Hi. A warm but sad goodbye to Phil. I just had a question about the sort of other investments. How do you value and what information do you utilize? I assume it’s from the third-party managers sending, but could you talk about how you value it? Whether there is a lag with respect to the reporting from the managers? And then am I right that it’s largely sort of third-party manager, is it primary input?

Phil Garcia

Right. You are talking about the alternative assets, which is our limited partnership investments in both private equity, mezzanine, and real estate. Generally, there is a quarter lag, so what we have in our year-end financial statement is the reports from those managers really for the third quarter. That’s just generally accepted in the industry in this investment class. We get, as you said the source of the information is from the actual managers who are now subject to fair value accounting and audits of fair value accounting. Now, their audits aren’t done till year end, and again since there is a quarter lag, those audits will be done now and will be reflected in our first quarter numbers. But they are subject to the fair value accounting and taking a hard look at their marks on all the investments that they have in the funds.

Ron Bobman – Capital Returns

And it sounds like – a couple of sort of follow-up questions, you don't use much in the way of sort of discretion or forward-looking sort of trend analysis. You largely sort of rely upon their – as the manager – their direction as to what, in this case, the 09/30 [ph] value was on these assets.

Phil Garcia

Well, we do trend analysis, and we have some ideas and trends – from that trend analysis of where the returns are going. But we can’t record those in our financial statements. We rely on what they tell us. We do some independent reviews of our managers during the year and we did that again this year to make sure they’re doing – giving us values under the new fair market value accounting rules. So, we’ve done that again this year, we did it last year. So there’s a lot of due diligence around this portfolio as far as we’re concerned.

Terry Cavanaugh

And I would say that while we had a good process last year, we have a better process this year. There was more rigor around it, and we are watching this class closely.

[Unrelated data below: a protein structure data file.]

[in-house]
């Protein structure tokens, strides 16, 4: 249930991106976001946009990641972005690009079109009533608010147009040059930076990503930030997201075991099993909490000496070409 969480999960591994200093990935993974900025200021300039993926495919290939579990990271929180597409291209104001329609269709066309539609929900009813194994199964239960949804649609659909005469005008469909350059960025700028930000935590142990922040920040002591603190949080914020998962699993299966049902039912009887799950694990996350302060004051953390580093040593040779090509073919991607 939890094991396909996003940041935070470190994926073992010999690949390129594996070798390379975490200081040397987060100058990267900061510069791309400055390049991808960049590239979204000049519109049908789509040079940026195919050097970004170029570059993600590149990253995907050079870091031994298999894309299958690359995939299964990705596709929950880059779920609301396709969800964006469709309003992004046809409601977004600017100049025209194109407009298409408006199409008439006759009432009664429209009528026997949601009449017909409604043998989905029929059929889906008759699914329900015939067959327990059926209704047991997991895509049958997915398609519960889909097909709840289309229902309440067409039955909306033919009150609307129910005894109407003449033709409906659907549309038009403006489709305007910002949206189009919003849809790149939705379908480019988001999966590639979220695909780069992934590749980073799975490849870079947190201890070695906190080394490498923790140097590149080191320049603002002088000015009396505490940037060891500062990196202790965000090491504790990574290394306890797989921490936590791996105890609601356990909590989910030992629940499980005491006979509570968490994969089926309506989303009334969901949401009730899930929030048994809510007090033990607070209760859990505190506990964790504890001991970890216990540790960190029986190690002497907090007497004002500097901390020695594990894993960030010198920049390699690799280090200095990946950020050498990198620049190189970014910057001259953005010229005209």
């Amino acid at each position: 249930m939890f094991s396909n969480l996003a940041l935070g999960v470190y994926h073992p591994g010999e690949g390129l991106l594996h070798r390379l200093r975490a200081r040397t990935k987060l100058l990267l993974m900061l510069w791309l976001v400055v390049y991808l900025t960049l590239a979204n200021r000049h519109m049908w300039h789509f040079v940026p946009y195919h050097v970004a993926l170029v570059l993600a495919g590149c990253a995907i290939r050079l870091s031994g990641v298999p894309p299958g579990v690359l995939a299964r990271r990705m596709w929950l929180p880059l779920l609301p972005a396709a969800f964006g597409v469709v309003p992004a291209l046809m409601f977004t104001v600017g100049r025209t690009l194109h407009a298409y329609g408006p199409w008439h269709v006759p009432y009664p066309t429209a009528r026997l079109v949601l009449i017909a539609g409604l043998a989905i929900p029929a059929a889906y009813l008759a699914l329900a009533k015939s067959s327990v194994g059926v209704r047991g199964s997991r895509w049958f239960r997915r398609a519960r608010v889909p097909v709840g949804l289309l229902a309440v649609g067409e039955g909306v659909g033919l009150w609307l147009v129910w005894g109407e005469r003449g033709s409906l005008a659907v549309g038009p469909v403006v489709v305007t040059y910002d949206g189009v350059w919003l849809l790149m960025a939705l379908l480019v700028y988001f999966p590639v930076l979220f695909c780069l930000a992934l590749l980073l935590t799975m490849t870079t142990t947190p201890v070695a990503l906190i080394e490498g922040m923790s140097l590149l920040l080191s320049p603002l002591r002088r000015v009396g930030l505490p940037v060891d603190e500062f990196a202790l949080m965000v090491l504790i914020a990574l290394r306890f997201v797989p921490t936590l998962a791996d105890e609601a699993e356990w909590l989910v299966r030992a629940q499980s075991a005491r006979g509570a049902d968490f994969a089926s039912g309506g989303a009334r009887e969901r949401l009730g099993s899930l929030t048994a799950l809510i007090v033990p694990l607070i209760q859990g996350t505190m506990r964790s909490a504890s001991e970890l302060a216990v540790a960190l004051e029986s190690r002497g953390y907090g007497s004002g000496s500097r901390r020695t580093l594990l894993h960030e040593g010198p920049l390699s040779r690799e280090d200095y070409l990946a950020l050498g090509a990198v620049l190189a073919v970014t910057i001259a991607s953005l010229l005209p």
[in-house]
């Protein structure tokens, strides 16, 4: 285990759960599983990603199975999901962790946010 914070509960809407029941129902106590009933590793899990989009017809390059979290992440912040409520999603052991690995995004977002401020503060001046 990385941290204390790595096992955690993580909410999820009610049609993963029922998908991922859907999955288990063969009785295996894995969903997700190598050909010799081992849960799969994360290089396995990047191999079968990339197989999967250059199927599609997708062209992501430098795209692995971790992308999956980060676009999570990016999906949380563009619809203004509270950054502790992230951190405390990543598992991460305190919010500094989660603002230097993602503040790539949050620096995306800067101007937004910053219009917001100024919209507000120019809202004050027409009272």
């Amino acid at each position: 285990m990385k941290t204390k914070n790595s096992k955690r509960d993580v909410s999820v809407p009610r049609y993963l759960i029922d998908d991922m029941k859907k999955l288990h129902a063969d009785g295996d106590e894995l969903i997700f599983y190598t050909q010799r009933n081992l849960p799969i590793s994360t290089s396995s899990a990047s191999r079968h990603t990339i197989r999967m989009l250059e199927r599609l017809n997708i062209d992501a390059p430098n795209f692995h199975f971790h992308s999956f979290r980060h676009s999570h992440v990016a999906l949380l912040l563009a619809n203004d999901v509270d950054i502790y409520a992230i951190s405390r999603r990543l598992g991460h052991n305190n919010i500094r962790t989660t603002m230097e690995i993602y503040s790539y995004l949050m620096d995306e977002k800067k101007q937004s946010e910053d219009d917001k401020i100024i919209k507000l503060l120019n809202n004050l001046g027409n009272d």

Ron Bobman – Capital Returns

And one – as I approach Dan Schlemmer’s question count – the real estate portion, which I think you ballparked it at about half of the alternatives. Is that mostly – what sort a level in the capital structure? Is it sort of the equity type investments in real estate, predominantly? Is it the senior debt mortgages that these managers are investing in? Or is some mix?

Phil Garcia

It’s primarily equity, and it’s across all real estate classes. So we have office, we have warehouse, we have residential, we have multi-family, and it’s global.

Ron Bobman – Capital Returns

Got you.

Phil Garcia

So, it’s everywhere. And it’s all equity investments pretty much.

Ron Bobman – Capital Returns

Okay. Thanks a lot, and continued good luck.

Karen Kraus Phillips

Thanks, Ron.

Operator

(Operator instructions) And we will take a follow-up question with Michael Phillips. Please go ahead.

Michael Phillips – Stifel Nicolaus

Hi, thanks. I only had five last time, so I need to get back to six – just to make it fair. This is a random one, and I will admit it. It’s probably for George – but anybody else – is there a – how much value is there in zip code rating plus-four? A lot of people talk about it. I don't know if that it's kind of the way that the market is these days. Is there really value in that? If there is, where you guys with that?

Terry Cavanaugh

Well, that's probably a question for Mike Zavasky. We’ll let the underwriter answer that one.

Mike Zavasky

There is value in zip code rating plus four, but there is greater value beyond zip code rating. And we are looking heavily at greater pricing sophistication levels that go well beyond zip code rating plus four. So, I wouldn’t dismiss it, but I would say that it is only part way to where we intend to go.

Michael Phillips – Stifel Nicolaus

Can you describe what you mean by that? The greater than – what does that mean?

Mike Zavasky

There is a lot more that can be done beyond just geographic characteristics and is more into the usage of the vehicles and more into other characteristics of demographic information.

Michael Phillips – Stifel Nicolaus

Okay. Fair enough. Thank you, guys.

Karen Kraus Phillips

Thanks, Michael.

Operator

This does conclude our question and answer session. I would like to turn it back over to Karen Phillips for any additional remarks. Please go ahead.

Karen Kraus Phillips

Thanks, Dale. For those of you who also may have been listening on the webcast, apparently we had some issues with sound via our vendor. The webcast has been recorded. The call has been recorded, and it will be archived. So you can be assured of that. It will be archived around 12.30 PM Eastern Time today on ErieInsurance.com. And as always if you have any questions, give me call at 814-870-4665. And thanks again for joining us and make it a great day.

Operator

Once again ladies and gentlemen, this does conclude today’s conference. We thank you for your participation. You may now disconnect.

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Source: Erie Indemnity Company Q4 2008 Earnings Call Transcript